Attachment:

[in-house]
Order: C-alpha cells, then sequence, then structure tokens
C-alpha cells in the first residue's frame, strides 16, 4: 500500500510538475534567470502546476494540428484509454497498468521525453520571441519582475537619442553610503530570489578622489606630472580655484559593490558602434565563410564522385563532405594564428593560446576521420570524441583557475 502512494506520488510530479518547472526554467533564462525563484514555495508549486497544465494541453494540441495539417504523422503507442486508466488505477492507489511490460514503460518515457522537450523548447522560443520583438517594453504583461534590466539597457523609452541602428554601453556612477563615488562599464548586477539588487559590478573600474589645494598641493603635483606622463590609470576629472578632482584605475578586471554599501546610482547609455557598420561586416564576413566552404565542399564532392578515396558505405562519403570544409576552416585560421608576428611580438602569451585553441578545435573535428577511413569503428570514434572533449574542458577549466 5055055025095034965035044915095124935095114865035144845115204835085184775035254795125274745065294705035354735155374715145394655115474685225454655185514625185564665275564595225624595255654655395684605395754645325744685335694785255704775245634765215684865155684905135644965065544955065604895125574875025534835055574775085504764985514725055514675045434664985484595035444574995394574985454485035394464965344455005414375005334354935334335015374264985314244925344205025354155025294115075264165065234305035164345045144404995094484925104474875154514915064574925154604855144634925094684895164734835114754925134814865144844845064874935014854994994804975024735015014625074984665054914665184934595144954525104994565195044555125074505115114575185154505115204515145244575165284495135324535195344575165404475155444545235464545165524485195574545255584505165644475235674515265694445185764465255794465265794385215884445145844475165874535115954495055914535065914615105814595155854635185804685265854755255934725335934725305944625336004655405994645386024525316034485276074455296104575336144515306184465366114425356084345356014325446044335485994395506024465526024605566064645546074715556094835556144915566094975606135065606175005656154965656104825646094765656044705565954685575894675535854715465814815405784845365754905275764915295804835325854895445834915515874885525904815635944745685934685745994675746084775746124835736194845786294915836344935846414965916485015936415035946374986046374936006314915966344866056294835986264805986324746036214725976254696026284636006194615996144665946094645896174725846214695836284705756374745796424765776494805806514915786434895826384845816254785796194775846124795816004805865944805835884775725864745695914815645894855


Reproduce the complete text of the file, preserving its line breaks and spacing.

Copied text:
[in-house]
Order: C-alpha cells, then sequence, then structure tokens
C-alpha cells in the first residue's frame, strides 16, 4: 500500500510538475534567470502546476494540428484509454497498468521525453520571441519582475537619442553610503530570489578622489606630472580655484559593490558602434565563410564522385563532405594564428593560446576521420570524441583557475 502512494506520488510530479518547472526554467533564462525563484514555495508549486497544465494541453494540441495539417504523422503507442486508466488505477492507489511490460514503460518515457522537450523548447522560443520583438517594453504583461534590466539597457523609452541602428554601453556612477563615488562599464548586477539588487559590478573600474589645494598641493603635483606622463590609470576629472578632482584605475578586471554599501546610482547609455557598420561586416564576413566552404565542399564532392578515396558505405562519403570544409576552416585560421608576428611580438602569451585553441578545435573535428577511413569503428570514434572533449574542458577549466 5055055025095034965035044915095124935095114865035144845115204835085184775035254795125274745065294705035354735155374715145394655115474685225454655185514625185564665275564595225624595255654655395684605395754645325744685335694785255704775245634765215684865155684905135644965065544955065604895125574875025534835055574775085504764985514725055514675045434664985484595035444574995394574985454485035394464965344455005414375005334354935334335015374264985314244925344205025354155025294115075264165065234305035164345045144404995094484925104474875154514915064574925154604855144634925094684895164734835114754925134814865144844845064874935014854994994804975024735015014625074984665054914665184934595144954525104994565195044555125074505115114575185154505115204515145244575165284495135324535195344575165404475155444545235464545165524485195574545255584505165644475235674515265694445185764465255794465265794385215884445145844475165874535115954495055914535065914615105814595155854635185804685265854755255934725335934725305944625336004655405994645386024525316034485276074455296104575336144515306184465366114425356084345356014325446044335485994395506024465526024605566064645546074715556094835556144915566094975606135065606175005656154965656104825646094765656044705565954685575894675535854715465814815405784845365754905275764915295804835325854895445834915515874885525904815635944745685934685745994675746084775746124835736194845786294915836344935846414965916485015936415035946374986046374936006314915966344866056294835986264805986324746036214725976254696026284636006194615996144665946094645896174725846214695836284705756374745796424765776494805806514915786434895826384845816254785796194775846124795816004805865944805835884775725864745695914815645894855